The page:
Thursday, October 22, 2015
I was in ICU until Saturday. The first 24 hours are most critical, so the nurses checked the blood flow in each flap every hour. They check it by listening to a doppler machine connected to some metal wires coming out of the flaps. First listening to the right side and then flipping a switch to listen to the left side. They also have a small stitch on the right flap where they can hold a doppler tool to listen to blood flow in the artery. They leave the machine running day and night.
They also monitor all of the usual vital signs. Even though I had a third IV in an arterial vein near my wrist to monitor blood pressure, they still took my blood pressure each visit. They also gave me antibiotics through an IV and I could use patient controlled morphine pump through one of the IVs. They ended up taking the morphine pump out on Saturday morning, as I wasn't using it.
I shared the room in ICU with Mr. Pfefferkorn. He had been in ICU for 16 days when I arrived. I couldn't wait to get my own room as I could hear him at night crying "get me outta here" over and over again along with the names of family and friends. Unfortunately, I had to spend a second night in ICU but I was only being woken every 2 hours to have my flaps and vitals checked and I was able to get up and out of bed by myself, with a bit of a struggle.
I forgot to mention that when Dr. Said went over the pre-op information two days before the surgery, I learned of my restrictions: can't lift over 10 pounds (a gallon of milk is 8 pounds), can't lift my arms to the side more than 45 degrees, can't reach behind me, can't reach in front of me higher than 90 degrees and....can't drive for 4 weeks! So getting out of bed means all abs and James' help because I can't push myself up. I also can't lift my legs out sideways which means I'm sitting and spinning to get in and out of the car and bed. Doesn't feel so hot on a bottom full of stitches!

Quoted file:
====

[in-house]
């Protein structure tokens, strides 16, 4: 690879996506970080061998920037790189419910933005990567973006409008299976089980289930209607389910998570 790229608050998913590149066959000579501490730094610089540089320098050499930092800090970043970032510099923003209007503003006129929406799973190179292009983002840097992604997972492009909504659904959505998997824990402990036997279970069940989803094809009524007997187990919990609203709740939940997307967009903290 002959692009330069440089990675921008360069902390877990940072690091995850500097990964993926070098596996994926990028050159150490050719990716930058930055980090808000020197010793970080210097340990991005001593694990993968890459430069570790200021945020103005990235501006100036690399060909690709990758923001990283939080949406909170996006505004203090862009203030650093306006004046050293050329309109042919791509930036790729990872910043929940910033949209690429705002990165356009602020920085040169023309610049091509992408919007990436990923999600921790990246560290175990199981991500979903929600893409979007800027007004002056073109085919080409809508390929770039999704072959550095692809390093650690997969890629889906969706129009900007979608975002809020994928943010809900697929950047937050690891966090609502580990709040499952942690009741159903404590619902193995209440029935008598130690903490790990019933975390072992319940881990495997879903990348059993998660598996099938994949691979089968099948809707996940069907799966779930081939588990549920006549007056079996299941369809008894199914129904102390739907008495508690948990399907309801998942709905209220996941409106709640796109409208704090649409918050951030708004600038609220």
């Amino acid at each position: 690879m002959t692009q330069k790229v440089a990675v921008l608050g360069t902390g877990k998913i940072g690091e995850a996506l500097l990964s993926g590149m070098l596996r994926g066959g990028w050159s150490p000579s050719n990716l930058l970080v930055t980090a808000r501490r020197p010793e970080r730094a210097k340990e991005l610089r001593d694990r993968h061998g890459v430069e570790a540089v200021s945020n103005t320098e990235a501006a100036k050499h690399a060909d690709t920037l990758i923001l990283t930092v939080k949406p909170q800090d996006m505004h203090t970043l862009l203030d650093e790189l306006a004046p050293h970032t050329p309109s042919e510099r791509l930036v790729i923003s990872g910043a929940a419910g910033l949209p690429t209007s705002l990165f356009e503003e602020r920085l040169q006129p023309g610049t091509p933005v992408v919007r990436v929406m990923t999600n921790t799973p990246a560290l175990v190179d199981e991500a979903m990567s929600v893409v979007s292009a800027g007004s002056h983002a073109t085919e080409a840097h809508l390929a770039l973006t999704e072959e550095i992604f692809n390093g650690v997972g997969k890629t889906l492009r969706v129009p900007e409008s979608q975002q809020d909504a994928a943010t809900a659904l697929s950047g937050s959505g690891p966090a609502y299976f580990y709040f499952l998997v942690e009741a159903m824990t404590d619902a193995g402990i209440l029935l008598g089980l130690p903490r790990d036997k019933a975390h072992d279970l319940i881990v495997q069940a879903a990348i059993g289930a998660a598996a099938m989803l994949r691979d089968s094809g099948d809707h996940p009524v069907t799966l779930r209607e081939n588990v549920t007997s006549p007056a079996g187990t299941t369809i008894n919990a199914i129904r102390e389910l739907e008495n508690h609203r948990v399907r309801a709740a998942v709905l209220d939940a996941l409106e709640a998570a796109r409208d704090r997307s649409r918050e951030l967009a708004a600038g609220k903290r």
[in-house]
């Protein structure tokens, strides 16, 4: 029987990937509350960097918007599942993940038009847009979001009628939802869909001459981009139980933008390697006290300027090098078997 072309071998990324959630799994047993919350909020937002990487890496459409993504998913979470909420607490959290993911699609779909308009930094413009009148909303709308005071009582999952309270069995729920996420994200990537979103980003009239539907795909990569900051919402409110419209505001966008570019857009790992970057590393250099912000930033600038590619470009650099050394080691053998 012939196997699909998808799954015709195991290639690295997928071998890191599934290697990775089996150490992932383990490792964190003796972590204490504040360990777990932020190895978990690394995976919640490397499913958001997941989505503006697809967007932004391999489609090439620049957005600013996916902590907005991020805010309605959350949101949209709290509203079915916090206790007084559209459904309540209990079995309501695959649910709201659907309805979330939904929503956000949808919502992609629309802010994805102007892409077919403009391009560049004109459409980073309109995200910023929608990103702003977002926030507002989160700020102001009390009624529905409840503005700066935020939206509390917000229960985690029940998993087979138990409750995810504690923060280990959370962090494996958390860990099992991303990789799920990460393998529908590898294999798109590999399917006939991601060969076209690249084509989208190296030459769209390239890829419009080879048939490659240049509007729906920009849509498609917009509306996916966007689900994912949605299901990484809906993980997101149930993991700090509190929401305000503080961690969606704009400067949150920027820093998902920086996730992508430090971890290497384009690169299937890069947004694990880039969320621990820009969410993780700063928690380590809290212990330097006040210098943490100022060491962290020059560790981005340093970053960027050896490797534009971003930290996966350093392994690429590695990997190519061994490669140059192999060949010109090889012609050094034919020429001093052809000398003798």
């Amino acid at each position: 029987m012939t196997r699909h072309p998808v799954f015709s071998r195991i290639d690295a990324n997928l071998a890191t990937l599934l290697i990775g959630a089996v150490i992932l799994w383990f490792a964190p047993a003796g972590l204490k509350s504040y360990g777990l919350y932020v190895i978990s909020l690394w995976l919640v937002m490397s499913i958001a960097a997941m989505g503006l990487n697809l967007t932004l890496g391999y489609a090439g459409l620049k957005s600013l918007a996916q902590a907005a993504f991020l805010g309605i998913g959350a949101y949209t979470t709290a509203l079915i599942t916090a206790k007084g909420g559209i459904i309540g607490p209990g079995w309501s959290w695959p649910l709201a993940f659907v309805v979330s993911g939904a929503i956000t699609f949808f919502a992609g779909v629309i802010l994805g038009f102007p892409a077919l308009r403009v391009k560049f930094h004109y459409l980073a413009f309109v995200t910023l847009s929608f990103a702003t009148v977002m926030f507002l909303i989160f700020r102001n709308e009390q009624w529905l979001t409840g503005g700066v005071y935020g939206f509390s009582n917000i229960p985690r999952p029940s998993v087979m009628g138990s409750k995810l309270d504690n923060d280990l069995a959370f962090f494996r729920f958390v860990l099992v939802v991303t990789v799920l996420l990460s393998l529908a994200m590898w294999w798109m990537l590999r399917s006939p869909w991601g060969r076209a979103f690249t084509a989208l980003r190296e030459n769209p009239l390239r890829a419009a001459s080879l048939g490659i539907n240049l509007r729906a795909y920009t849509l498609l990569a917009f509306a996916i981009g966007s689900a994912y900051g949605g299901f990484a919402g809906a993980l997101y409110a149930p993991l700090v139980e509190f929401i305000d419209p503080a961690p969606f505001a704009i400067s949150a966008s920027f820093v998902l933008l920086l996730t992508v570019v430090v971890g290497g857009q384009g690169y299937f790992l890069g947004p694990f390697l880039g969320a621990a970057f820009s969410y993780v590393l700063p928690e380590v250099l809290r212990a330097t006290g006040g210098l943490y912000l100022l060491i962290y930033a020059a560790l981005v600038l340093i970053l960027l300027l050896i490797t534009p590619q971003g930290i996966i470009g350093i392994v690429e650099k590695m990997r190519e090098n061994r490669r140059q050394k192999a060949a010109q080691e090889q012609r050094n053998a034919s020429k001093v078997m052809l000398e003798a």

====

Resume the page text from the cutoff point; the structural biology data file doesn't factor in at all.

Saturday evening I was hoping to leave the hospital, but because discharge was going to take so long and they had a private room on the surgery floor, we opted to move. I was no longer hooked up to any machines or IVs, however I still had in two IVs and the doppler wires. Those were all finally cut loose on Sunday morning when we were able to leave the hospital.
Fortunately, James' job is allowing him to stay with me the entire two weeks, and Jared and Caleb are being taken care of by family and friends. Thank you to everyone for the calls, texts and prayers.